A 50-year-old Caucasian woman was admitted to our hospital with complaints of swelling and pain in the neck. A multi-nodular goiter was discovered during a routine examination of the patient. She had a history of fullness of the neck for about 3 months. During palpation, a right thyroid lobe growth of slightly stiff consistency and moving nodules about 1.5cm in diameter were detected. Her systemic examination was normal. No anomalies were found her biochemical test results. Multiple hypoechoic bilateral nodules, the largest of which was on the right side (13 × 10mm diameter), were seen on the neck ultrasound. Insufficient tissue material was obtained by fine-needle aspiration biopsy due to the hard consistency of the right lobe nodule. Total thyroidectomy was performed on the basis of a pre-surgical diagnosis of multi-nodular goiter.
The appearance of thyroid follicular carcinomas is round or ovoid, generally encapsulated and larger than 1cm in diameter. Clinically, follicular carcinomas are usually asymptomatic. Symptoms such as dyspnea and dysphagia are rarely observed. They are most often seen in large, invasive follicular carcinomas. On scintigraphic imaging scans, they are seen as cold nodules similar to papillary carcinoma nodules. Histopathologically, capsular and vascular invasion are diagnostic. Metastasis in oncocytic follicular carcinomas has been reported to be more common than in the non-oncocytic type [1, 2, 3].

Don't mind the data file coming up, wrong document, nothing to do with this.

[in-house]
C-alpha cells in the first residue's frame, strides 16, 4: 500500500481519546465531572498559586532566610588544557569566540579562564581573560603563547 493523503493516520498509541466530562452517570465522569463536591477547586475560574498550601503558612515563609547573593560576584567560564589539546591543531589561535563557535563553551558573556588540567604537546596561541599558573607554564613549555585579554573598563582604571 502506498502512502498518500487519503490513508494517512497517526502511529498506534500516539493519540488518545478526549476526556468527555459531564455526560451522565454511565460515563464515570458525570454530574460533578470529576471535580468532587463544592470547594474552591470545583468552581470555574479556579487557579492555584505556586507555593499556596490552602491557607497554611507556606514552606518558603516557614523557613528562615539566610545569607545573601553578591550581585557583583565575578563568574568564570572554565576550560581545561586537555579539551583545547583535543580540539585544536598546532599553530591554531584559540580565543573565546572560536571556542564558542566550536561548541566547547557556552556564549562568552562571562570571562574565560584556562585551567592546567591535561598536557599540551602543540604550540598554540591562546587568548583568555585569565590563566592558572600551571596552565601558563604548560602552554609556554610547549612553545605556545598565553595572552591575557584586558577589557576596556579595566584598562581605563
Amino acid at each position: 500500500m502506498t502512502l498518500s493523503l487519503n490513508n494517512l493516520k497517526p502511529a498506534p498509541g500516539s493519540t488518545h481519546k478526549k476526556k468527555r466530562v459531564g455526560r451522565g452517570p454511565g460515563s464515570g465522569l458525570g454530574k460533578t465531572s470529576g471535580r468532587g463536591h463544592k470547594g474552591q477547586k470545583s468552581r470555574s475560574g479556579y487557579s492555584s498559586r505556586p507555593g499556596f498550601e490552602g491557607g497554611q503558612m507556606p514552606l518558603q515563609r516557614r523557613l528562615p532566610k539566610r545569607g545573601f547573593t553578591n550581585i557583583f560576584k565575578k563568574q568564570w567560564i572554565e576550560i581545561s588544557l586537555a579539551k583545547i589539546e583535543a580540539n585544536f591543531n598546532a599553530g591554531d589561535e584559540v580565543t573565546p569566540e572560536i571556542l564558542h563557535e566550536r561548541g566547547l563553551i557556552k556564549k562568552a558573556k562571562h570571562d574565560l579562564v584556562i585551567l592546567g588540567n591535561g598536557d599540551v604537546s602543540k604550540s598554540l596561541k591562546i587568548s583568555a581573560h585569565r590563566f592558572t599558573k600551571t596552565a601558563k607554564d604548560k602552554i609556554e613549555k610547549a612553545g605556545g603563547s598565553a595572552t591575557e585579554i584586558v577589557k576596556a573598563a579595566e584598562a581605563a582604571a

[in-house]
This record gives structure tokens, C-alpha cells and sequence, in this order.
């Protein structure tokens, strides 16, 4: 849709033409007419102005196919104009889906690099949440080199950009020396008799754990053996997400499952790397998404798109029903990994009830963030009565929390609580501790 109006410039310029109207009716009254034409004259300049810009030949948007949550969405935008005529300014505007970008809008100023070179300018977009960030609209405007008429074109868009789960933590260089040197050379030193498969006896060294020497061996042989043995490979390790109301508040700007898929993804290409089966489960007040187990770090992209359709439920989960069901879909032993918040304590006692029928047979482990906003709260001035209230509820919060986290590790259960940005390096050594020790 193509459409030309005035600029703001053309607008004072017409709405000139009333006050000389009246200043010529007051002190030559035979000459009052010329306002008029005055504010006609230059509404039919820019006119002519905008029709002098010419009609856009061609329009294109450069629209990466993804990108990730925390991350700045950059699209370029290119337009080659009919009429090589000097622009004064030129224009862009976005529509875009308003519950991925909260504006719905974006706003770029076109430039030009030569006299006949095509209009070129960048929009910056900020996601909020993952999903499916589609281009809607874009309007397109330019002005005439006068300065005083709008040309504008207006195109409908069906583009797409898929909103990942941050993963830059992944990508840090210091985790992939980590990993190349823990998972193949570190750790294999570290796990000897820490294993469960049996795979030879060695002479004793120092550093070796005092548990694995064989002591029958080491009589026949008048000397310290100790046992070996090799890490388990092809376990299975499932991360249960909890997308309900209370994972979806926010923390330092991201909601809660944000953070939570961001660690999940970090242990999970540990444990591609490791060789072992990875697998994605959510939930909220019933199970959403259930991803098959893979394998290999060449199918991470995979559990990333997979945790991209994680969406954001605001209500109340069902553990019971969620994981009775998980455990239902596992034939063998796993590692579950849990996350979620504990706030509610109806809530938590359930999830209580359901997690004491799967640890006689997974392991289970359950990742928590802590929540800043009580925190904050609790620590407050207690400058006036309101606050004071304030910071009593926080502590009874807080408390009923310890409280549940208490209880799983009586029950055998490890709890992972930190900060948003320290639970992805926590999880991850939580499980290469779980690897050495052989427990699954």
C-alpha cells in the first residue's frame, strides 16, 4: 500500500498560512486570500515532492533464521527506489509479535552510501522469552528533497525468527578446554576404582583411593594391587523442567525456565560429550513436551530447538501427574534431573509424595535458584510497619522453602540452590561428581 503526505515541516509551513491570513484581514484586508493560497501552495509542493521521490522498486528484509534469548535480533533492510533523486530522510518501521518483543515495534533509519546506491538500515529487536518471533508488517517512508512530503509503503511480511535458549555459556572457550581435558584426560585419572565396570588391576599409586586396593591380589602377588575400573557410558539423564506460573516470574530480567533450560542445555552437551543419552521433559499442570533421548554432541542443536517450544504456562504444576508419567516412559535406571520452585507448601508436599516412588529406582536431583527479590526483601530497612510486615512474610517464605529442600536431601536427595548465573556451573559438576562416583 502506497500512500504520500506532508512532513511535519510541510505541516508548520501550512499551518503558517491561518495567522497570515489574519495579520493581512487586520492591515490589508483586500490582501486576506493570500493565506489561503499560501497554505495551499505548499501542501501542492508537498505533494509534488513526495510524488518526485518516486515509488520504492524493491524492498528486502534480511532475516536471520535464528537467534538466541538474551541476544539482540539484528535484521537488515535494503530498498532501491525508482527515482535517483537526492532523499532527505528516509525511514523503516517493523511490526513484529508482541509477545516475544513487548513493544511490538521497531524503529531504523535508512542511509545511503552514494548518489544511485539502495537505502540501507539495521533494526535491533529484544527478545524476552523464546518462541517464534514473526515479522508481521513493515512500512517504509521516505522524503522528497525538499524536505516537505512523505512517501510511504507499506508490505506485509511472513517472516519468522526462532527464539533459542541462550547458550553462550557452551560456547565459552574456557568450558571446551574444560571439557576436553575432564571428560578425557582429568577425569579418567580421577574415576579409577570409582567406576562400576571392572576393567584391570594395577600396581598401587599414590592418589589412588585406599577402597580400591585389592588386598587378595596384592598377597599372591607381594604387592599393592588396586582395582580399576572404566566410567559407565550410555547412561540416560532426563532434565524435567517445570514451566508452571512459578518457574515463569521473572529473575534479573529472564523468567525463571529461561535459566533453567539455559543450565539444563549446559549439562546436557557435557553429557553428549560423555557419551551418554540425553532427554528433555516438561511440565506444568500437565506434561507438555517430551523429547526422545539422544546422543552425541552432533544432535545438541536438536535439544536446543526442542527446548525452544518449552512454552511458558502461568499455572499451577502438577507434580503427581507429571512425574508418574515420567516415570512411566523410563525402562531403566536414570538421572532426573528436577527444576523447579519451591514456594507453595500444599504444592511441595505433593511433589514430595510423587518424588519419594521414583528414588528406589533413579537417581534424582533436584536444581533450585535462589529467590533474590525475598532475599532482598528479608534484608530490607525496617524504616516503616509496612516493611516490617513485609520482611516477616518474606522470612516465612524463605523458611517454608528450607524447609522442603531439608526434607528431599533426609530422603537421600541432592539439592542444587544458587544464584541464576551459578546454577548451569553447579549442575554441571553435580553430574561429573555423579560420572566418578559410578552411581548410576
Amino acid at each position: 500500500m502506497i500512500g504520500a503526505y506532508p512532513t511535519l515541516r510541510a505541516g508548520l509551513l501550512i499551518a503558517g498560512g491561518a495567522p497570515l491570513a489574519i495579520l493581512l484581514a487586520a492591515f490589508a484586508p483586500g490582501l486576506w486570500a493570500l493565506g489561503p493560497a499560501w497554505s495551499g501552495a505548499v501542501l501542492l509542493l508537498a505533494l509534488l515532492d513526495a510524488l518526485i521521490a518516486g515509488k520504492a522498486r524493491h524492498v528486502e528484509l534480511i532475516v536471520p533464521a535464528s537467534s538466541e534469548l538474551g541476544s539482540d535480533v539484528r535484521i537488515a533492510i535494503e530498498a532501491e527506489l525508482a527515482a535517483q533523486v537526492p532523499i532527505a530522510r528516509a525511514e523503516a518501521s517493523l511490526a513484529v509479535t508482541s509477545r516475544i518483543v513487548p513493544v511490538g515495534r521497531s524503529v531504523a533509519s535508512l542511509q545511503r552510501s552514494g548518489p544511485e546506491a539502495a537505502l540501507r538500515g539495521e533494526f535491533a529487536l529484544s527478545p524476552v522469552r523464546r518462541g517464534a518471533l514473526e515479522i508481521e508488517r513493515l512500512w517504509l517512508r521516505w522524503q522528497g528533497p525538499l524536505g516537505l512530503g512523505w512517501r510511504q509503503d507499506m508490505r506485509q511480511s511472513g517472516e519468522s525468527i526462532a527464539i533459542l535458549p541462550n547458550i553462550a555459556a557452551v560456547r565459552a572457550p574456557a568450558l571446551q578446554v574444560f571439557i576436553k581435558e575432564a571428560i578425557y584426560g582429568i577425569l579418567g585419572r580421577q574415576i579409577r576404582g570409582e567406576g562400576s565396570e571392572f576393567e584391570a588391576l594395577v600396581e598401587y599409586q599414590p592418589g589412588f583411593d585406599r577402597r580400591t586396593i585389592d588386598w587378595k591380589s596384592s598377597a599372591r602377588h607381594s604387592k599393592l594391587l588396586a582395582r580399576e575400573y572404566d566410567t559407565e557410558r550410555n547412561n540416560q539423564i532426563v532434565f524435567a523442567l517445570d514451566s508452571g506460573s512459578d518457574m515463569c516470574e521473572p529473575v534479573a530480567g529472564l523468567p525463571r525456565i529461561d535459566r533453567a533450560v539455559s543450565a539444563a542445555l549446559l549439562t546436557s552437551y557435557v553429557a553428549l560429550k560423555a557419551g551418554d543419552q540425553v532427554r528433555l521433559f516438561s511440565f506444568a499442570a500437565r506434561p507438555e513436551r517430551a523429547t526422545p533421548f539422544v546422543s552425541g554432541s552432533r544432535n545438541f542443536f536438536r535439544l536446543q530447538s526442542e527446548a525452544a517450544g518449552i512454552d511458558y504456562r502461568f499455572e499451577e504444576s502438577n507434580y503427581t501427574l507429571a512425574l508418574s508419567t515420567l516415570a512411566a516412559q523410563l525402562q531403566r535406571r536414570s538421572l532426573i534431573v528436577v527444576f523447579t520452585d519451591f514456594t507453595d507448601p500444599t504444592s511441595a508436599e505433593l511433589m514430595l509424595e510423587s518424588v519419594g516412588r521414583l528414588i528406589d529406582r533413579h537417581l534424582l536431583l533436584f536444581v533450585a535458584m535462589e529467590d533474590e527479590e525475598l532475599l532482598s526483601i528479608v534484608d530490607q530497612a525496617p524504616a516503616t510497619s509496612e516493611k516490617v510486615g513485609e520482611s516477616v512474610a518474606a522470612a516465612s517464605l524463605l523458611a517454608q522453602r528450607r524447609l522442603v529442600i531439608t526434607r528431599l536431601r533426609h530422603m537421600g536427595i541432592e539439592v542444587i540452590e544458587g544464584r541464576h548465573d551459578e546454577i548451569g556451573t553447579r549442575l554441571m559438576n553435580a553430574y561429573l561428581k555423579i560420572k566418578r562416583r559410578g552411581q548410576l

Cytoplasmic clear cell changes can occur in papillary and follicular carcinomas, but the clear cells are not usually pure. Clear cell variants of follicular thyroid carcinomas consist of clear cytoplasmic cells that contain significantly enlarged mitochondria and endoplasmic reticulum. Other authors have previously reported that the cellular changes that occur in clear cytoplasm in thyroid neoplasia were caused by glycogenation, intracellular accumulation of thyroglobulin, dilatation and hypertrophy in mitochondrial cells, and Golgi complex hypertrophy due to excessive secretion of thyroid-stimulating hormone (TSH) [1, 2]. In our patient, the pre-operative TSH and free T3 and T4 thyroid hormone levels were normal.